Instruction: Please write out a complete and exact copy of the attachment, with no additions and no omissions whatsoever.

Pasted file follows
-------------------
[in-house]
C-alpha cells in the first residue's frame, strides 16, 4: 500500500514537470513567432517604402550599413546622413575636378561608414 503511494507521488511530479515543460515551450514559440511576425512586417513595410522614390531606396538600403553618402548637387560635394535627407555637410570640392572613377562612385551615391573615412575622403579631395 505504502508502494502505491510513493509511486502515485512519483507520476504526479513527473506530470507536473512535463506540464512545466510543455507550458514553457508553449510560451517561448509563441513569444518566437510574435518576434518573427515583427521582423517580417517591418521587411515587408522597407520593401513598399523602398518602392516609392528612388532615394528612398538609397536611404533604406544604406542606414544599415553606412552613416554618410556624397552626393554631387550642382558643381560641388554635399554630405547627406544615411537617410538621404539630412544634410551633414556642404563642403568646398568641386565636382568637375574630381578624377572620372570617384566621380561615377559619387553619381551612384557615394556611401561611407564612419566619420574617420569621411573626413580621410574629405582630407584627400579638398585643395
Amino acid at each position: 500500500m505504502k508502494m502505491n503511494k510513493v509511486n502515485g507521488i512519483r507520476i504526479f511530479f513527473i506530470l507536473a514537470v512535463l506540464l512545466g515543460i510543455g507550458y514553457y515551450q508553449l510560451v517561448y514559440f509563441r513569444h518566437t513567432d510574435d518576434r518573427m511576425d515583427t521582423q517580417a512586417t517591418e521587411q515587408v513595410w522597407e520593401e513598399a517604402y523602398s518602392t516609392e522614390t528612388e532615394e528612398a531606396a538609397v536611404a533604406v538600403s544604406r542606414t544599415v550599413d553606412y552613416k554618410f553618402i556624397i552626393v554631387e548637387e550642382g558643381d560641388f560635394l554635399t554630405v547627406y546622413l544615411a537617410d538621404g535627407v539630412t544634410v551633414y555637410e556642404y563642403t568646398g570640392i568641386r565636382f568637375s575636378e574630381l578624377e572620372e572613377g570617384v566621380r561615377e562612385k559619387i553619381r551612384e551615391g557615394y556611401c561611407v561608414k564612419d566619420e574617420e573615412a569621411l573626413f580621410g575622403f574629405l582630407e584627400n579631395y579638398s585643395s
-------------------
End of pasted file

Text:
[in-house]
C-alpha cells in the first residue's frame, strides 16, 4: 500500500514537470513567432517604402550599413546622413575636378561608414 503511494507521488511530479515543460515551450514559440511576425512586417513595410522614390531606396538600403553618402548637387560635394535627407555637410570640392572613377562612385551615391573615412575622403579631395 505504502508502494502505491510513493509511486502515485512519483507520476504526479513527473506530470507536473512535463506540464512545466510543455507550458514553457508553449510560451517561448509563441513569444518566437510574435518576434518573427515583427521582423517580417517591418521587411515587408522597407520593401513598399523602398518602392516609392528612388532615394528612398538609397536611404533604406544604406542606414544599415553606412552613416554618410556624397552626393554631387550642382558643381560641388554635399554630405547627406544615411537617410538621404539630412544634410551633414556642404563642403568646398568641386565636382568637375574630381578624377572620372570617384566621380561615377559619387553619381551612384557615394556611401561611407564612419566619420574617420569621411573626413580621410574629405582630407584627400579638398585643395
Amino acid at each position: 500500500m505504502k508502494m502505491n503511494k510513493v509511486n502515485g507521488i512519483r507520476i504526479f511530479f513527473i506530470l507536473a514537470v512535463l506540464l512545466g515543460i510543455g507550458y514553457y515551450q508553449l510560451v517561448y514559440f509563441r513569444h518566437t513567432d510574435d518576434r518573427m511576425d515583427t521582423q517580417a512586417t517591418e521587411q515587408v513595410w522597407e520593401e513598399a517604402y523602398s518602392t516609392e522614390t528612388e532615394e528612398a531606396a538609397v536611404a533604406v538600403s544604406r542606414t544599415v550599413d553606412y552613416k554618410f553618402i556624397i552626393v554631387e548637387e550642382g558643381d560641388f560635394l554635399t554630405v547627406y546622413l544615411a537617410d538621404g535627407v539630412t544634410v551633414y555637410e556642404y563642403t568646398g570640392i568641386r565636382f568637375s575636378e574630381l578624377e572620372e572613377g570617384v566621380r561615377e562612385k559619387i553619381r551612384e551615391g557615394y556611401c561611407v561608414k564612419d566619420e574617420e573615412a569621411l573626413f580621410g575622403f574629405l582630407e584627400n579631395y579638398s585643395s